By Sadie at Cover Story Media
So you want to have an offsite planning meeting with your team but don’t have a big budget. Hotel rooms can cost an average of $200-400 per night per room and add up quickly, especially as your team size grows. That’s why renting a vacation home is a perfect idea for how to not only save money but also create a more relaxed environment for team building. It’s a great value that will also add value to your time together. As a virtual team, Cover Story Media, Inc. has rented multiple vacation homes from VRBO and its companies over the years. Through our firsthand rental experiences, we’ve collected a number of tips for creating a successful company retreat at a rental property. Here are a few things to keep in mind before and after you book.
Before You Book:
Location, location, location - Pick a destination that is not only accessible for everyone to get to, but also centrally located to other activities, restaurants, etc. That way people can explore the local area and get a taste for the culture without having to stray too far from “home”.
Evaluate amenities - Make a list of the space requirements needed to accomplish your goals during the get together. Do you need a big living room for brainstorming, a quiet space for important conference calls or maybe separate breakout areas for small groups? Do you wish for a game room, swimming pool or beach to amp up the fun? If there are not enough bedrooms in most homes, you may want to consider renting in a condominium complex, adjacent townhomes or multiple houses close to one another. An added bonus: If you are staying for a week, most homes include a washer and dryer so you can bring half the clothes (save $ on your carry-on bag) and do laundry there.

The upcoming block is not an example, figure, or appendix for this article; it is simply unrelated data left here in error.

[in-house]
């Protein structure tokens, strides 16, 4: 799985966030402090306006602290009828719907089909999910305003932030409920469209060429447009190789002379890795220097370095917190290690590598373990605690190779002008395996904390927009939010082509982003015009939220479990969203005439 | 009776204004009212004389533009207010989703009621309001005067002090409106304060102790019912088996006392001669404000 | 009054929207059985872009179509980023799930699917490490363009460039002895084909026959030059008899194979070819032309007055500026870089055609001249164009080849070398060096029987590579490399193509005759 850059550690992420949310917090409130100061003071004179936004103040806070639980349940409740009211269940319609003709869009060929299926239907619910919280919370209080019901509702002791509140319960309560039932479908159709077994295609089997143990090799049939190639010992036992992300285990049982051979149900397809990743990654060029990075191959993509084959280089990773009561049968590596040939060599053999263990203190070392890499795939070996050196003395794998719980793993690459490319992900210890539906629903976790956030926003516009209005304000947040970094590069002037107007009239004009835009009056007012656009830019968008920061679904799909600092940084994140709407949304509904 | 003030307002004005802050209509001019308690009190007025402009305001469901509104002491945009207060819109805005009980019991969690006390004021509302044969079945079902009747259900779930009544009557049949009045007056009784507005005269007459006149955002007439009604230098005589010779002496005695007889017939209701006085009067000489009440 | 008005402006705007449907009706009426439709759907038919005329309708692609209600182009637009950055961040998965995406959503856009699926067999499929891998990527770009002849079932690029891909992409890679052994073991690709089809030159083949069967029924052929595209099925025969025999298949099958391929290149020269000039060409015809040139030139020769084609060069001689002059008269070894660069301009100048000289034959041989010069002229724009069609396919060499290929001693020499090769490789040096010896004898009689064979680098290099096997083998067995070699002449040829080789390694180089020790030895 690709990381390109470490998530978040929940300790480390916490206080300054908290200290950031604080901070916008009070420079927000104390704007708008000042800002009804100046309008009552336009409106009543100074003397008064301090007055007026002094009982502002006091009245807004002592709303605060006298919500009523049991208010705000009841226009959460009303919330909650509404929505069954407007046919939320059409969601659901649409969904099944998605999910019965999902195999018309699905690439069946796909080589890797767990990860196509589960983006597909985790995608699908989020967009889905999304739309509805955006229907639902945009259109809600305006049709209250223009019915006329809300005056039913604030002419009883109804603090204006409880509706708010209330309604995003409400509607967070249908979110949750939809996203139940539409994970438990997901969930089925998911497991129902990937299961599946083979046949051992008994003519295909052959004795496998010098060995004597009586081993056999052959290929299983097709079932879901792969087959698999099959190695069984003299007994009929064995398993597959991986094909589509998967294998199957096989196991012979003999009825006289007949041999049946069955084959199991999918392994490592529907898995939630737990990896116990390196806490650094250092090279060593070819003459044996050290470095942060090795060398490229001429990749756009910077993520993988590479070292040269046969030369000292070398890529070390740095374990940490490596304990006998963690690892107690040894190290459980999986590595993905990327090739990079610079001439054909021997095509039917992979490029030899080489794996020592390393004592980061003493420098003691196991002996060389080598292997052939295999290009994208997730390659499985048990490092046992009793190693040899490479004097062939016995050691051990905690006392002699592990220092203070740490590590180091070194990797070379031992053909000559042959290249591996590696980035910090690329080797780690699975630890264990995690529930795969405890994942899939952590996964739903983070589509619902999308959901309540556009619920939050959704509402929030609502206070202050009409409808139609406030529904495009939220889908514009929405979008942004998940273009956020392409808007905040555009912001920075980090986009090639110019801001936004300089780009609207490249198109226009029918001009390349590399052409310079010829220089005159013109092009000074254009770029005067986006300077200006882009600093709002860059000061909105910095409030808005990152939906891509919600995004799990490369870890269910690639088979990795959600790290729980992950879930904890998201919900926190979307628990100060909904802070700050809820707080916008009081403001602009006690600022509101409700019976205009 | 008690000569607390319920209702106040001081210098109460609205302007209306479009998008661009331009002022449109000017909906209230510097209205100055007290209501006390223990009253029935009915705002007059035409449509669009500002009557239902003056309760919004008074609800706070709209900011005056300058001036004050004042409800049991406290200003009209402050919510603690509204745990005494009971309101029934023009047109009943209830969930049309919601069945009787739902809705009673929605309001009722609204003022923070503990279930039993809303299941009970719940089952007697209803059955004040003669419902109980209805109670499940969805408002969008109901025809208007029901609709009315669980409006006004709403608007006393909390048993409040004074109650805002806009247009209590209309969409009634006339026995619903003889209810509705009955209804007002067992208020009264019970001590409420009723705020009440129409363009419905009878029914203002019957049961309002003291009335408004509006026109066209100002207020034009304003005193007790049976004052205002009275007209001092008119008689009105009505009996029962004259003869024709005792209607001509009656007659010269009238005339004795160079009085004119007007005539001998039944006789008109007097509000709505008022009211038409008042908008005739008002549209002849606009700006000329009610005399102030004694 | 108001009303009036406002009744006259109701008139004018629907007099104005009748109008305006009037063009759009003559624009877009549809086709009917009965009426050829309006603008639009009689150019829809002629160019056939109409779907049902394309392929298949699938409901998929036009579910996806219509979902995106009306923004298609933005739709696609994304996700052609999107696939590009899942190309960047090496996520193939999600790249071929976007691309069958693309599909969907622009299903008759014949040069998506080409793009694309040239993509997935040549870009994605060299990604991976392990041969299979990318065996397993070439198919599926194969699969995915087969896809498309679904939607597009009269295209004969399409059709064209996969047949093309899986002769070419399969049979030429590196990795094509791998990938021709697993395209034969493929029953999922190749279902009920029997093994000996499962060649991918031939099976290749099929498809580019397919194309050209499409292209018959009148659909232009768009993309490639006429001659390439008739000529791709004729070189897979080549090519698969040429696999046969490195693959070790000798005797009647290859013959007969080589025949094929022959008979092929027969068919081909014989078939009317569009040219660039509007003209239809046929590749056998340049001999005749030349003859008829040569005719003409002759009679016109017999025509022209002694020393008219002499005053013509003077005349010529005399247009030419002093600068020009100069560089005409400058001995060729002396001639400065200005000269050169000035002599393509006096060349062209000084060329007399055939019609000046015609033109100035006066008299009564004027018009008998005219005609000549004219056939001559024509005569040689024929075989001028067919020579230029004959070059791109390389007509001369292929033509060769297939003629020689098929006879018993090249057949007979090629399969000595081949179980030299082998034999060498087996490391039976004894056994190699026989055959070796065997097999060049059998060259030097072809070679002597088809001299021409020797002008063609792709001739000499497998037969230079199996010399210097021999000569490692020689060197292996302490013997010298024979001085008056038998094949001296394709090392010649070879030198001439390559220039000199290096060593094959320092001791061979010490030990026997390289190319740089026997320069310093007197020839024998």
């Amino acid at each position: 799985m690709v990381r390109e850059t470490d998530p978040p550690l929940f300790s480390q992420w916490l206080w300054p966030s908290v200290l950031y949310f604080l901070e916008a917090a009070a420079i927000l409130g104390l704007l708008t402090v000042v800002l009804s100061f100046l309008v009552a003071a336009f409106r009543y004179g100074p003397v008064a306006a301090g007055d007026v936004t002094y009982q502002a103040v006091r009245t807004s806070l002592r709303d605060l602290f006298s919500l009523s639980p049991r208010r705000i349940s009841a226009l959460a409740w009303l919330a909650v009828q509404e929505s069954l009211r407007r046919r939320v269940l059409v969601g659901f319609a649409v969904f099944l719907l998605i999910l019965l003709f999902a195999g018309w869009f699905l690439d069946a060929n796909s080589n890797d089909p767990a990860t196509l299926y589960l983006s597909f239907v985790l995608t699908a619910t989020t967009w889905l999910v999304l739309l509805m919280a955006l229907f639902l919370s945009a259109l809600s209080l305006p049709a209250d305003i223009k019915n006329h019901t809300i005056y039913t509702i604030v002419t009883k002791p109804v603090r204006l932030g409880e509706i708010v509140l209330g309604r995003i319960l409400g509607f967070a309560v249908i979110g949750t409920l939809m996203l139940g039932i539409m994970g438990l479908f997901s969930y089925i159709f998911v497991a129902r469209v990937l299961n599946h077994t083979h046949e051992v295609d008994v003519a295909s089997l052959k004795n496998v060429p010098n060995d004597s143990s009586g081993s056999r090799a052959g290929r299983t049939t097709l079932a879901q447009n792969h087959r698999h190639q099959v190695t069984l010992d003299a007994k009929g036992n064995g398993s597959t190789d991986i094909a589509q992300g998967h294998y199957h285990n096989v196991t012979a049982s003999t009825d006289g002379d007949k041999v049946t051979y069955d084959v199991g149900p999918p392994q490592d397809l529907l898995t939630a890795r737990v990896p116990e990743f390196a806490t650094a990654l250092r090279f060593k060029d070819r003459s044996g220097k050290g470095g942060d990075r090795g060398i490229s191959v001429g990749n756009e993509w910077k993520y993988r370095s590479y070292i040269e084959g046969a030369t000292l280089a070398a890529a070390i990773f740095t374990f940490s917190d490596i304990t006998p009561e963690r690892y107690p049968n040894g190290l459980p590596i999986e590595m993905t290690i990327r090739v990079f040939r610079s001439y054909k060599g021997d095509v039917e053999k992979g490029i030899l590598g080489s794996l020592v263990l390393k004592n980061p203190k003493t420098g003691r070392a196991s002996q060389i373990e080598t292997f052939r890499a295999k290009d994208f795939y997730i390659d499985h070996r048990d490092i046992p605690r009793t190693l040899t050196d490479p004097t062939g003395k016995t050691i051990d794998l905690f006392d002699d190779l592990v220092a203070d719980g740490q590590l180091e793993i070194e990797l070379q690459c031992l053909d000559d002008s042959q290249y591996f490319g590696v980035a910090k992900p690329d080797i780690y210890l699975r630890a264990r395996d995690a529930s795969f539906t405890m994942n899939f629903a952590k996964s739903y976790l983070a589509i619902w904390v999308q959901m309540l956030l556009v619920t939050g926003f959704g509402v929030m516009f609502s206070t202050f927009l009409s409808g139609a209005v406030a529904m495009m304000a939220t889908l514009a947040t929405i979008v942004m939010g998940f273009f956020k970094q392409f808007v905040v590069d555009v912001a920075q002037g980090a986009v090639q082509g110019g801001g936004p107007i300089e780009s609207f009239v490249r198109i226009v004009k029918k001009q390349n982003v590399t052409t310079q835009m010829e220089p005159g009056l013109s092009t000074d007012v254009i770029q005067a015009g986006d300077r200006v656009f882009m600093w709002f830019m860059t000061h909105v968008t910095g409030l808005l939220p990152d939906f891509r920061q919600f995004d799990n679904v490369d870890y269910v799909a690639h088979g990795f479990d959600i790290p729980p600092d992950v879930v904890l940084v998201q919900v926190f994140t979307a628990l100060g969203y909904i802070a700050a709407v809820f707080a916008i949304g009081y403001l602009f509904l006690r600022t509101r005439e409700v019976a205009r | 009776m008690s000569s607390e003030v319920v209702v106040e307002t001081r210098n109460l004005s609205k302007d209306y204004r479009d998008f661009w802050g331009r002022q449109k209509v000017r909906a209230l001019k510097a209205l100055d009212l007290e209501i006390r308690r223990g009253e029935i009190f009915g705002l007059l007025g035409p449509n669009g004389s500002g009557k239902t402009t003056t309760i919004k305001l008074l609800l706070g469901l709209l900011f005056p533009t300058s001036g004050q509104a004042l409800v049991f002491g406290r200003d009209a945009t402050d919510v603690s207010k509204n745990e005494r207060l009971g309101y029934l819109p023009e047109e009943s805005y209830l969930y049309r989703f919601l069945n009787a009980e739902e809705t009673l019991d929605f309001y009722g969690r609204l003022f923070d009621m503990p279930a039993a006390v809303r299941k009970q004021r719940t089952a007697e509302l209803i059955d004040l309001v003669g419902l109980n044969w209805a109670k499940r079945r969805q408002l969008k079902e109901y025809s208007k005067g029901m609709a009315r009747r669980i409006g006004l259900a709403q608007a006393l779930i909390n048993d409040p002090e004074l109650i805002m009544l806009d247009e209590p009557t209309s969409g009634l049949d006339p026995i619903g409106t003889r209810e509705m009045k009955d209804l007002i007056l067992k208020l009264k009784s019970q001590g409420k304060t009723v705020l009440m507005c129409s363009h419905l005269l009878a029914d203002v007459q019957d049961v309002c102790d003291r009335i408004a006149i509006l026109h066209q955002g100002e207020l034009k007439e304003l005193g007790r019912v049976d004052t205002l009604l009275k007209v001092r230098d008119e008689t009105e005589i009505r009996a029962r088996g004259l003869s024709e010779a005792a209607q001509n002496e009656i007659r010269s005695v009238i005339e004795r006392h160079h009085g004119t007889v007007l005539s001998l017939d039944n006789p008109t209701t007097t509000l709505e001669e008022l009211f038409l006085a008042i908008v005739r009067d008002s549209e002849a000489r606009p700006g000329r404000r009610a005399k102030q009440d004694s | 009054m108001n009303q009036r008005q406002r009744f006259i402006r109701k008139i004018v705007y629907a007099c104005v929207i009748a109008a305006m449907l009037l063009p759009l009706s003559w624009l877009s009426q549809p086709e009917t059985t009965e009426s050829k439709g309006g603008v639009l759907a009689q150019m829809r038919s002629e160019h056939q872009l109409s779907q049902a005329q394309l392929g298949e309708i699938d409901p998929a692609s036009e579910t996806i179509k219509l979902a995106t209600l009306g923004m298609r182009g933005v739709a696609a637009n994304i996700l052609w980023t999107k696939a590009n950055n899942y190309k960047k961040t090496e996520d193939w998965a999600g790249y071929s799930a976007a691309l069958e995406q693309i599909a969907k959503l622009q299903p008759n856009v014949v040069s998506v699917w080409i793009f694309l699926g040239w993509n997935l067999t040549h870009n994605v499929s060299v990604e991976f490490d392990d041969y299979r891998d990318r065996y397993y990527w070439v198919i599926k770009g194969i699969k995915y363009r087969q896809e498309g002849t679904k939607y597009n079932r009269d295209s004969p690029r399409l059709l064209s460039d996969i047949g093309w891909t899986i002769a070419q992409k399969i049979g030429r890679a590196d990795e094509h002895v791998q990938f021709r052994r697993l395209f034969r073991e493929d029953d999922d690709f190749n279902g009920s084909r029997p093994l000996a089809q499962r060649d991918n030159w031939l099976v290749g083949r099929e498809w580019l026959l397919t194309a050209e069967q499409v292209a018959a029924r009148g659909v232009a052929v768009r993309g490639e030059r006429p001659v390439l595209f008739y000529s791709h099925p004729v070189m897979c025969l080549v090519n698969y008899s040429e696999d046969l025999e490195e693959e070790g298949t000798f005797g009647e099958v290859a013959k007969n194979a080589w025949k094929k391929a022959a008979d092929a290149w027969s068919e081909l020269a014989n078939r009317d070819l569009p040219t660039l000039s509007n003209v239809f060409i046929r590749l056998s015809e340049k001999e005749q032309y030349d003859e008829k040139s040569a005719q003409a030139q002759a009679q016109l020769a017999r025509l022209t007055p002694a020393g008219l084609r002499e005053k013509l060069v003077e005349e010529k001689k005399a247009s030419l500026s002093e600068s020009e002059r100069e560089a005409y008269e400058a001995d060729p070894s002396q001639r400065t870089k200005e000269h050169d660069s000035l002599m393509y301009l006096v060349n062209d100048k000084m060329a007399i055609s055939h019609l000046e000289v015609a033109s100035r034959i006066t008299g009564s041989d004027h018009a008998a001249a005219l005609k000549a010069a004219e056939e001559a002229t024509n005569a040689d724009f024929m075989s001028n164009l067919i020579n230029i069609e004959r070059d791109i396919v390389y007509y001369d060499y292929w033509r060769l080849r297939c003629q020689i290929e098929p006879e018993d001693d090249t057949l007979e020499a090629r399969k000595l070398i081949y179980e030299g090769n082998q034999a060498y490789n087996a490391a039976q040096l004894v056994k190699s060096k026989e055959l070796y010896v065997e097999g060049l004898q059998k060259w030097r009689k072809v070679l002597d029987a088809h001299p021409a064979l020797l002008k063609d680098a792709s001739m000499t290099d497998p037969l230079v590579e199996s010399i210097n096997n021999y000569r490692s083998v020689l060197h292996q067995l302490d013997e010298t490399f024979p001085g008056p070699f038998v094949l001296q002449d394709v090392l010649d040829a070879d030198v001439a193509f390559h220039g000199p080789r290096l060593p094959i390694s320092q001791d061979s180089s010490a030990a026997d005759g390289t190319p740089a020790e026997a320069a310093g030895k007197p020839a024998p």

Get connected - Unless the goal is to unplug, make sure there is good wifi so people can be productive. Nothing is worse than being stranded without a signal when you are trying to get work done. Read the listing and comments carefully to see if previous guests had any complaints about slow internet or praise for the high-speed streaming they were able to achieve for Netflix!
Read the fine print (especially reviews) - While a listing might include stunning photography that seems too good to be true, most people will let you know how their stay really was in the reviews. Heed the big red flag if there is negative feedback or a host that doesn’t respond to issues or inquiries. And make sure you find out the refund policy in case things come up and you have to reschedule or cancel. You may even want to consider investing in trip insurance if your trip is subject to change.
After You Book:
Request early check-in and late check-out - To give your team members more flexibility and allow everyone to maximize their retreat time, discussing your true time limits with your host are always good to know upfront and can allow for someone with an early flight arrival to settle in and prepare for the team before the whole group arrives.